In the Commons today, Transport Minister John Baird repeatedly said that if people had accusations to make, they should make them outside the chamber, where they would not be protected by parliamentary privilege.
As we've seen today, not everyone in the chamber is privileged, and this should be cause for some reflection here, along the lines of Aaron Wherry's very clever observation: "Unsophisticated debate will not be tolerated in this place."
I've been around Ottawa a long time. I get the rules, even the arcane ones. You can't make references to someone's absence in the chamber. You can't talk to someone directly -- it all has to be done through the Speaker. You can't call someone a liar. You can't address someone by name; you have to refer to his or her representation. But all those rules are founded on a principle of respect between adversaries. The idea is that they are not individuals, but part of an institution.
And I was initially taken aback by the demonstration today -- thinking "you can't do that" in the Commons. But I'm thinking that they've done us a favour.
There is no more respect among rivals in the Commons. There is no advantage for any politician to demonstrate respect or show civility or act as part of the institution. It's a whole other discussion, but there isn't much incentive for political reporters to do the same. Judging by the tenor of some comments to this blog, too, civility doesn't seem to be front of mind in any political discussion online either.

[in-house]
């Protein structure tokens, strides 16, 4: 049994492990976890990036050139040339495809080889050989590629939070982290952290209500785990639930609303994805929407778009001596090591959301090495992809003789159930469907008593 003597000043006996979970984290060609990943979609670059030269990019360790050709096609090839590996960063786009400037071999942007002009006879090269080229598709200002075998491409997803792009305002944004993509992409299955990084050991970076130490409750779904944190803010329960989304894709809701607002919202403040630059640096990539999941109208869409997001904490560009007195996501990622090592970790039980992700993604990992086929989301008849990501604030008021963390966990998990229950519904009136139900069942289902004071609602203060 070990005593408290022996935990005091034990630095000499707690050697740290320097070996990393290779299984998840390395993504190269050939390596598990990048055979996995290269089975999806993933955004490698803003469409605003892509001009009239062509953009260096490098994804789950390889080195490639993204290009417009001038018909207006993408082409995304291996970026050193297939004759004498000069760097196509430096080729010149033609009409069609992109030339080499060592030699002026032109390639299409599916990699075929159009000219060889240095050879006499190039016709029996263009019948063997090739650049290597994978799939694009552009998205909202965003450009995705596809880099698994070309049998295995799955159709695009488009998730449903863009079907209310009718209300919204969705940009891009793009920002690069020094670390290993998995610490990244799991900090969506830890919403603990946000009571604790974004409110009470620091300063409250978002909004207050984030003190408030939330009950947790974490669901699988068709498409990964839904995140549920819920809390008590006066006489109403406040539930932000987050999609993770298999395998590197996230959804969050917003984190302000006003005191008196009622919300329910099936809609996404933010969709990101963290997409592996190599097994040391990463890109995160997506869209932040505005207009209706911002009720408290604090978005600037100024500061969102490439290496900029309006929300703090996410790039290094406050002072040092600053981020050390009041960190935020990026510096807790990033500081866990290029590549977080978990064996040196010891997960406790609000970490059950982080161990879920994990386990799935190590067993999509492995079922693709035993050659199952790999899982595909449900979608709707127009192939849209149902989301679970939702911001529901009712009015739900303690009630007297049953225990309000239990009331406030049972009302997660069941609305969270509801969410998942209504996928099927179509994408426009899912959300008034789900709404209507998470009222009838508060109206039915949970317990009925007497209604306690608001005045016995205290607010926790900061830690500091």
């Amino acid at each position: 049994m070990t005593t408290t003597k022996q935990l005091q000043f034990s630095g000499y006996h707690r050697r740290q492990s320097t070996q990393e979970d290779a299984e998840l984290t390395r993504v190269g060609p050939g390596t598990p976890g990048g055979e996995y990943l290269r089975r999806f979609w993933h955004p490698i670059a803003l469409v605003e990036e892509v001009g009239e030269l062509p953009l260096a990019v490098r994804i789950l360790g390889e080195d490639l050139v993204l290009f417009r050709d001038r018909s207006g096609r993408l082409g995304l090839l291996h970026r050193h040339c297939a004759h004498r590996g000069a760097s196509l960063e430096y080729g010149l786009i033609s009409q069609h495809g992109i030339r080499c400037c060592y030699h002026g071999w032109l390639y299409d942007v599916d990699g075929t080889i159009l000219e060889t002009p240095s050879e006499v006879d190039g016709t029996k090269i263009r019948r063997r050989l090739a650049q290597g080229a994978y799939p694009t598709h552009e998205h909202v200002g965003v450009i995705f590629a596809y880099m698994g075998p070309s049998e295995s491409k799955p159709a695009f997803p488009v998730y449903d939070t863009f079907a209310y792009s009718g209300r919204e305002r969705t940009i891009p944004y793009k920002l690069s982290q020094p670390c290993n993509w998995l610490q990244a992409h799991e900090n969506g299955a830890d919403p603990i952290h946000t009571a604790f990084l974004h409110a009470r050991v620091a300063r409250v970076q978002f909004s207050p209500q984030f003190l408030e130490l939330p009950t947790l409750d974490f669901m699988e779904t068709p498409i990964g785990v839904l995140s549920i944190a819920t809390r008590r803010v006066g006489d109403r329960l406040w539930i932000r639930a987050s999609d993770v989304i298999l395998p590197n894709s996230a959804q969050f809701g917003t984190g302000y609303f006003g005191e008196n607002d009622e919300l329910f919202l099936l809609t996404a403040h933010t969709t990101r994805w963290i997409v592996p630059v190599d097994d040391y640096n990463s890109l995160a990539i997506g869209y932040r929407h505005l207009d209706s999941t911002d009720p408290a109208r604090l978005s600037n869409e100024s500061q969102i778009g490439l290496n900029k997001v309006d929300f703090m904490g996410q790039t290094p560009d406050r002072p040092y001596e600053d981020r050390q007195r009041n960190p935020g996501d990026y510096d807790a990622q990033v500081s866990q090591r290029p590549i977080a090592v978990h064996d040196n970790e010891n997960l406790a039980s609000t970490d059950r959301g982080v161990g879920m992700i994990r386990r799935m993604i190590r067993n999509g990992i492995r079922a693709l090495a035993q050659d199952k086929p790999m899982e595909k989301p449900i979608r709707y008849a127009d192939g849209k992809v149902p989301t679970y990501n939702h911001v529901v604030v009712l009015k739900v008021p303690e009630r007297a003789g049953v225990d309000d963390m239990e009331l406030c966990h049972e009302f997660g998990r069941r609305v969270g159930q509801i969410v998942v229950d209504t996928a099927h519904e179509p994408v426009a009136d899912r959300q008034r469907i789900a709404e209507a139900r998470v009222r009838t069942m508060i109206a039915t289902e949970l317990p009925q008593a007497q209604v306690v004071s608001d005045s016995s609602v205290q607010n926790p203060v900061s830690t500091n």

So why wouldn't members of the public, in the public galleries, decide to join in the mayhem? The point of parliamentary privilege is that it has to be earned. Rather than punish the protesters, I think I'd argue that all the participants in the Commons have lost their privileges, because the foundation of respect is gone.
Here's a thought: take away the privilege for all MPs in the Commons. Don't have John Baird tempting people to take their accusations outside, because that basically says the outside world is better than the Commons at civil discussion. Out here, where most people live, you're punished for nasty, gratuitous, personal attacks. If you're going to punish people who scream and demonize political opponents, don't start doing that in the public galleries. Start with the people sitting there in the MPs' seats.